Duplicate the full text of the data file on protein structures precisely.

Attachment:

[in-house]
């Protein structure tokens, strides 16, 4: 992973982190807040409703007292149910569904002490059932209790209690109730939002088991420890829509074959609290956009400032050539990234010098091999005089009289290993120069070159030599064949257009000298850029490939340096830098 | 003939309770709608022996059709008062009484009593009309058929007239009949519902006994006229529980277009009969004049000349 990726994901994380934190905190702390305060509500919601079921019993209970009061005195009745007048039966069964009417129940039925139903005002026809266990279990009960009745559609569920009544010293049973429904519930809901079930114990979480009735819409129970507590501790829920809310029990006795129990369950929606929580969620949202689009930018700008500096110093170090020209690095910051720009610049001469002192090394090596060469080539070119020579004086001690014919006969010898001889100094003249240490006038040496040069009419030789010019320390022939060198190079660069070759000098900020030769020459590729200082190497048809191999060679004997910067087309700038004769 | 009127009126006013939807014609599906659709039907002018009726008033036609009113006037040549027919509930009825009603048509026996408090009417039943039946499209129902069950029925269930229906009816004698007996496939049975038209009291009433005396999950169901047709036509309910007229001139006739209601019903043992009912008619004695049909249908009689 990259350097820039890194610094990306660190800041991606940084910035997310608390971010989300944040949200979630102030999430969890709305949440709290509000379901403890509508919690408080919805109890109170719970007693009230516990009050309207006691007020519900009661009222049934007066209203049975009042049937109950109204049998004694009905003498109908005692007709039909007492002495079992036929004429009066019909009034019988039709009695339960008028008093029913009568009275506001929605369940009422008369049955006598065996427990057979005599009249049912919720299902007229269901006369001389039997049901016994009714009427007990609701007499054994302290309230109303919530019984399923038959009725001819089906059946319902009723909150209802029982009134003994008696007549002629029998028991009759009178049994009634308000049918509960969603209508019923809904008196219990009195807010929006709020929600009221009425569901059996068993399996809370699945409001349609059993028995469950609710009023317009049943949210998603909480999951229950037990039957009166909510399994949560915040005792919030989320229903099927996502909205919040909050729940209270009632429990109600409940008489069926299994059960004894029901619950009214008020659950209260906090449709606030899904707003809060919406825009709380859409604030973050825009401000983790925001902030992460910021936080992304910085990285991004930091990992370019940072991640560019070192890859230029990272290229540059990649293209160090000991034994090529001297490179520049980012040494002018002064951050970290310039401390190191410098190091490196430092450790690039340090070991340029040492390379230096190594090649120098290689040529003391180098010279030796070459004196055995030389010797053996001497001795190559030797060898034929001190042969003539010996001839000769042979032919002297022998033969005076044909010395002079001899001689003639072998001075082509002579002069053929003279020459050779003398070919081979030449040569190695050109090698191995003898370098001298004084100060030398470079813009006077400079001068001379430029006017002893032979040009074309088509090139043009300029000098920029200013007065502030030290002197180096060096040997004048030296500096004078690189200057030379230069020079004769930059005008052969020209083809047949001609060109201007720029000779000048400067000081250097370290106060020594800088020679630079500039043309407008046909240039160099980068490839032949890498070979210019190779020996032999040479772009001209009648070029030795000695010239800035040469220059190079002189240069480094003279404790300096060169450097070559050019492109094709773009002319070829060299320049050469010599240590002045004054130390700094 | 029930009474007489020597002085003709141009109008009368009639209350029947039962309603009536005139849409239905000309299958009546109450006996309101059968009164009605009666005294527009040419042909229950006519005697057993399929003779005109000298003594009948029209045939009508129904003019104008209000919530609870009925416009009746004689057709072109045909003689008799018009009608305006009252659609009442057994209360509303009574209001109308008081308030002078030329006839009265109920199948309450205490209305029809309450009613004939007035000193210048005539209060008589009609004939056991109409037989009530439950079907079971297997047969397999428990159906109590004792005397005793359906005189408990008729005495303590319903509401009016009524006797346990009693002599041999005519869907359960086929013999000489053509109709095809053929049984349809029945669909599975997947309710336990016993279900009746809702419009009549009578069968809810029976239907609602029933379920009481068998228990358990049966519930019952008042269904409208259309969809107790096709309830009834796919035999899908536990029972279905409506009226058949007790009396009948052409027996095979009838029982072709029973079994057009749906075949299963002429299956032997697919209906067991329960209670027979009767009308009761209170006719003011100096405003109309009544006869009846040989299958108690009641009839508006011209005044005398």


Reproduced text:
[in-house]
């Protein structure tokens, strides 16, 4: 992973982190807040409703007292149910569904002490059932209790209690109730939002088991420890829509074959609290956009400032050539990234010098091999005089009289290993120069070159030599064949257009000298850029490939340096830098 | 003939309770709608022996059709008062009484009593009309058929007239009949519902006994006229529980277009009969004049000349 990726994901994380934190905190702390305060509500919601079921019993209970009061005195009745007048039966069964009417129940039925139903005002026809266990279990009960009745559609569920009544010293049973429904519930809901079930114990979480009735819409129970507590501790829920809310029990006795129990369950929606929580969620949202689009930018700008500096110093170090020209690095910051720009610049001469002192090394090596060469080539070119020579004086001690014919006969010898001889100094003249240490006038040496040069009419030789010019320390022939060198190079660069070759000098900020030769020459590729200082190497048809191999060679004997910067087309700038004769 | 009127009126006013939807014609599906659709039907002018009726008033036609009113006037040549027919509930009825009603048509026996408090009417039943039946499209129902069950029925269930229906009816004698007996496939049975038209009291009433005396999950169901047709036509309910007229001139006739209601019903043992009912008619004695049909249908009689 990259350097820039890194610094990306660190800041991606940084910035997310608390971010989300944040949200979630102030999430969890709305949440709290509000379901403890509508919690408080919805109890109170719970007693009230516990009050309207006691007020519900009661009222049934007066209203049975009042049937109950109204049998004694009905003498109908005692007709039909007492002495079992036929004429009066019909009034019988039709009695339960008028008093029913009568009275506001929605369940009422008369049955006598065996427990057979005599009249049912919720299902007229269901006369001389039997049901016994009714009427007990609701007499054994302290309230109303919530019984399923038959009725001819089906059946319902009723909150209802029982009134003994008696007549002629029998028991009759009178049994009634308000049918509960969603209508019923809904008196219990009195807010929006709020929600009221009425569901059996068993399996809370699945409001349609059993028995469950609710009023317009049943949210998603909480999951229950037990039957009166909510399994949560915040005792919030989320229903099927996502909205919040909050729940209270009632429990109600409940008489069926299994059960004894029901619950009214008020659950209260906090449709606030899904707003809060919406825009709380859409604030973050825009401000983790925001902030992460910021936080992304910085990285991004930091990992370019940072991640560019070192890859230029990272290229540059990649293209160090000991034994090529001297490179520049980012040494002018002064951050970290310039401390190191410098190091490196430092450790690039340090070991340029040492390379230096190594090649120098290689040529003391180098010279030796070459004196055995030389010797053996001497001795190559030797060898034929001190042969003539010996001839000769042979032919002297022998033969005076044909010395002079001899001689003639072998001075082509002579002069053929003279020459050779003398070919081979030449040569190695050109090698191995003898370098001298004084100060030398470079813009006077400079001068001379430029006017002893032979040009074309088509090139043009300029000098920029200013007065502030030290002197180096060096040997004048030296500096004078690189200057030379230069020079004769930059005008052969020209083809047949001609060109201007720029000779000048400067000081250097370290106060020594800088020679630079500039043309407008046909240039160099980068490839032949890498070979210019190779020996032999040479772009001209009648070029030795000695010239800035040469220059190079002189240069480094003279404790300096060169450097070559050019492109094709773009002319070829060299320049050469010599240590002045004054130390700094 | 029930009474007489020597002085003709141009109008009368009639209350029947039962309603009536005139849409239905000309299958009546109450006996309101059968009164009605009666005294527009040419042909229950006519005697057993399929003779005109000298003594009948029209045939009508129904003019104008209000919530609870009925416009009746004689057709072109045909003689008799018009009608305006009252659609009442057994209360509303009574209001109308008081308030002078030329006839009265109920199948309450205490209305029809309450009613004939007035000193210048005539209060008589009609004939056991109409037989009530439950079907079971297997047969397999428990159906109590004792005397005793359906005189408990008729005495303590319903509401009016009524006797346990009693002599041999005519869907359960086929013999000489053509109709095809053929049984349809029945669909599975997947309710336990016993279900009746809702419009009549009578069968809810029976239907609602029933379920009481068998228990358990049966519930019952008042269904409208259309969809107790096709309830009834796919035999899908536990029972279905409506009226058949007790009396009948052409027996095979009838029982072709029973079994057009749906075949299963002429299956032997697919209906067991329960209670027979009767009308009761209170006719003011100096405003109309009544006869009846040989299958108690009641009839508006011209005044005398």